“Call me a dumb-fuck again,” Nick heard Aslin suggest from the control room, his British accent suddenly a whole lot more pronounced despite his menacing chuckle. “Go on, I dare you.”

Nick laughed again, the sound utterly joyous. He shook his head, one part of his brain wondering how long it would be before his bodyguard let Walter go, another part wondering just how long it would take to find…

Lauren.

Her name played over his senses, soft and gentle like her, teasing him just like she had all the way through high school.

And just like it had in high school, his body reacted to that tease—his heart thumping harder, his mouth growing dry, his hands growing sweaty.

Nick let out a groan, quickening his pace through the studio’s rabbit-warren-like hallways until he was almost running. With a nod at the receptionist perched behind the front desk—a perky little blonde he’d partied with more than once over the years—he pushed hard at the heavy glass doors and stepped out into the crisp Melbourne winter morning.

Walter didn’t slam into him from behind. No one stopped him, in fact, which told Nick that Aslin was still keeping the record producer under control. Perfect.

Lifting the collar of his old, battered leather jacket against the cool breeze, he turned and walked toward Collins Street. He’d grab an overnight bag from his suite at the Grand Hyatt, hail a taxi and get his arse to the airport. If he was lucky he’d be able to catch the next flight to…

Nick slowed to a halt, ignoring the chilly wind tugging at his hair and clothes. Fuck. He had no idea where he was going. The last time he’d seen Lauren they were living in a tiny apartment above a delicatessen in Western Sydney fifteen years ago. They’d moved there from their home town so he could be closer to his newly signed agent—a dubious talent manager by the name of Reginald Eggleston who’d promised a naïve twenty-year-old Nick the world. Lauren had enrolled at Sydney University to study teaching and the pair of them had existed in a crammed environment full of laughter and long nights screwing each other senseless. Then came the groupies, the constant fan mail and women of all ages throwing themselves at Nick. The tours around Australia, around the US, the UK, and then the night Lauren said goodbye…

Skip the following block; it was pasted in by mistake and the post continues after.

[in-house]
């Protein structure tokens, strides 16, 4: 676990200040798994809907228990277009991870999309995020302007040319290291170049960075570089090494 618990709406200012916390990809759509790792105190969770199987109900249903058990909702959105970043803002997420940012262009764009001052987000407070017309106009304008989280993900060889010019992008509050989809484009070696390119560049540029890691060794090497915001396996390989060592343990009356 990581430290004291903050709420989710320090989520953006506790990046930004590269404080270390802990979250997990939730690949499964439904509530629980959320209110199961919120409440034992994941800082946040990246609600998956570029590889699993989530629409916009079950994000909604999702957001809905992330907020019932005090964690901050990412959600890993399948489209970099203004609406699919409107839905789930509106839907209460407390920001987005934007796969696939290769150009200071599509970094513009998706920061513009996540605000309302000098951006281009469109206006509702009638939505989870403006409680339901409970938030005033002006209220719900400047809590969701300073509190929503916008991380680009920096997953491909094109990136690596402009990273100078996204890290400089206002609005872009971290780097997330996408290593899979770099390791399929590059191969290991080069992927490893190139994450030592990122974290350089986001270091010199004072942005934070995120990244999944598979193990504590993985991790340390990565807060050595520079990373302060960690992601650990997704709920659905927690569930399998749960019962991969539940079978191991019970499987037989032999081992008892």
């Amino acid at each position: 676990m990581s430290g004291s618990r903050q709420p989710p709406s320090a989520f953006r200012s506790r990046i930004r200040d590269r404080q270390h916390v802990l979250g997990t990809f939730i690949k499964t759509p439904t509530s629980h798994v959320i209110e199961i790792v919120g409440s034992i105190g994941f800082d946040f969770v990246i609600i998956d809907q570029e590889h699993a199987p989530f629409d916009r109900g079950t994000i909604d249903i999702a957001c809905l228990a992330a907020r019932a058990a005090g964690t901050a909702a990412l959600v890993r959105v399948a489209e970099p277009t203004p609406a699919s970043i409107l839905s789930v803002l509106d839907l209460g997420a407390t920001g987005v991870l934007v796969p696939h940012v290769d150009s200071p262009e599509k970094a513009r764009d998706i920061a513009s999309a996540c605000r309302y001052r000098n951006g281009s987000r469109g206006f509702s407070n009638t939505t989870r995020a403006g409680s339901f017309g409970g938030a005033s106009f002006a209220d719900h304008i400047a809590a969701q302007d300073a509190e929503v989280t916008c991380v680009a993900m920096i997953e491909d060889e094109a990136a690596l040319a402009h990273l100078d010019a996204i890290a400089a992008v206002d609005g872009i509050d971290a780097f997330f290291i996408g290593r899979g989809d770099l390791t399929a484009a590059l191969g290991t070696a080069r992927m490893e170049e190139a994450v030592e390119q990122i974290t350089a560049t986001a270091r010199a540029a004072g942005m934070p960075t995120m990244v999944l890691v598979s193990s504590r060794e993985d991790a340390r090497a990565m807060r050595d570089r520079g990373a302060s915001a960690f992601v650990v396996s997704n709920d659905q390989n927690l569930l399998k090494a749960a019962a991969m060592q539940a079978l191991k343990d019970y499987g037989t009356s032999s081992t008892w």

A thick lump settled high in Nick’s throat, and he swallowed. What the hell was he thinking? That she would still be in that stingy little shoebox that always stank of salami? That she would be sitting on their second-hand sofa with its squeaky springs and frayed paisley covering, waiting for him to waltz back into her life? Jesus, had she even finished her teacher’s degree? He didn’t know. Why didn’t he know?

Because you’re a selfish prick, Nick. Because Lauren didn’t want to go where you were going so you cut her loose and went there on your own, fucking every little groupie who spread her thighs for you on the way. Do you really think Lauren Robbins is going to want to even
see
you again, let alone go to a wedding with you? Fuck, you really don’t have a clue about normal life, do you?
For all your self-congratulatory gloating over finding yourself again, after learning who you really are after the shit of the last two years of your life, you still think like a fucking rock star—self-centered, self-absorbed and self-important.

The lump in Nick’s throat thickened. Choked him. He sucked in a ragged breath, the chill on the air burning his lungs. “Jesus, you’re an idiot.”

He curled his fingers—starting to sting from the winter breeze—into a fist, the invitation in his right hand crumpling beneath them. What the hell was he thinking? That he would just knock on Lauren’s door, smile at her and say, “Heya, babe. I know it’s been a while, but fancy coming to a wedding with me in September?”

Yes, that’s exactly what he had in mind. And Lauren would take one look at him, swoon into his arms and say, “Oh, Nick, yes.”

He shook his head. Rock star. Such a rock star. He’d spent the last sixteen-odd years of his life never being said no to, getting whatever he asked for, whenever he wanted it and then some. Of course, that’s
exactly
how he would expect the scene to play out—his way. Hell, she was probably married by now. She was gorgeous and sweet and funny and wonderful. Why wouldn’t she be married? He was such a bloody… “Idiot,” he muttered again.